Having the power to control where the CRV emissions are dispersed each week is extremely powerful. For individuals, this could mean increasing the emissions for the pools where you have the most capital deployed. For protocols such as Badger, increasing emissions to the BTC pools benefits you because your main business revolves around generating yield on BTC.
How Does CVX Compare?
As of right now CVX does not have this ability. HOWEVER, in their docs they clearly state they will have a system in place that will allow CVX holders vote on how Convex votes with their 57m+ veCRV each week.
In the near future holding CVX tokens will allow you vote for how the CRV emissions are dispersed exactly as you would with veCRV. This means that by owning the CVX token you will have a say on how the 57m+ veCRV is used each week.
Winner: veCRV (for now)
Since CVX does not currently have this feature veCRV wins by default. However, I think it is safe to assume Convex will implement this system at some point making veCRV = CVX in this regard.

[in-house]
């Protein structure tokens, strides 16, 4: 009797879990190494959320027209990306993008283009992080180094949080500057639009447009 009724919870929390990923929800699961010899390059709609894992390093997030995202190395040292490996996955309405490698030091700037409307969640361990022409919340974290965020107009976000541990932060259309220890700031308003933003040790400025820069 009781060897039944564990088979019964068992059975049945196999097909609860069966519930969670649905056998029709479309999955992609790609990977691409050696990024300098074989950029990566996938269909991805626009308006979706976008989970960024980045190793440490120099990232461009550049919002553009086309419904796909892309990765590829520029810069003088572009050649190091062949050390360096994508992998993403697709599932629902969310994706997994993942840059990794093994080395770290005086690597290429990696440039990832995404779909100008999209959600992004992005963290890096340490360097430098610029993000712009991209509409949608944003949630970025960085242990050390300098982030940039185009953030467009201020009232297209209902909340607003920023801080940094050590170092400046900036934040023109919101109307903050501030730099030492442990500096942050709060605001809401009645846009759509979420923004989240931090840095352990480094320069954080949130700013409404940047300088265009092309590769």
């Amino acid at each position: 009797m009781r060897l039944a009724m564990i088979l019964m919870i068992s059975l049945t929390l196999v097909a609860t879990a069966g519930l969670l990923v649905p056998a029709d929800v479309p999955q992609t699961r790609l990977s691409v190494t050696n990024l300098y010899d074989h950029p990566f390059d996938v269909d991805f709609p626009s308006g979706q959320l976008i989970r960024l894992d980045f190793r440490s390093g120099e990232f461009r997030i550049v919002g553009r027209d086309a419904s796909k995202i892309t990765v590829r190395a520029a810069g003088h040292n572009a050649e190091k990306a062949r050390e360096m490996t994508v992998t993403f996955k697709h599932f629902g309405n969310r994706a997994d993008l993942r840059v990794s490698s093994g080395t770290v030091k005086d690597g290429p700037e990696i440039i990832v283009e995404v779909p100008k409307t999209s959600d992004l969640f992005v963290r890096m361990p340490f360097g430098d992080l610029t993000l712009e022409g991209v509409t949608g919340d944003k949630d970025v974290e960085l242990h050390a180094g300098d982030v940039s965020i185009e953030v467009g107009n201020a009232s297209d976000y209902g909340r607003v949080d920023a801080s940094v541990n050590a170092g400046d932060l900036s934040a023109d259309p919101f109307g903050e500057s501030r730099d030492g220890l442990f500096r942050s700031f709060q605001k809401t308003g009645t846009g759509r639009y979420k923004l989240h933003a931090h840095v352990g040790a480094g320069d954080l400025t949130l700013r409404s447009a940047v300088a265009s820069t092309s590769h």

Beneift #2: Share of Platform Fees
veCRV holders receive a share of Curve’s trading fees which are dispersed each week to veCRV holders. This is an extremely valuable revenue source that is fairly sustainable due to the fees being generated mostly via stablecoin swaps, which happen a lot in both bear and bull markets.
The average APY from these fees hovers in the 10-15% range. You are paid out in 3crv tokens.
How Does CVX Compare?
CVX also gives you rights to the platform fees of Convex.
5% of all fees generated by Convex are sent to CVX stakers. This revenue is generated from Curve LP’s CRV earnings who are staked on the Convex platform. The sustainability of this revenue is yet to be seen, but as long as Convex can provide the highest ROI for Curve LPs then their TVL should continue to rise.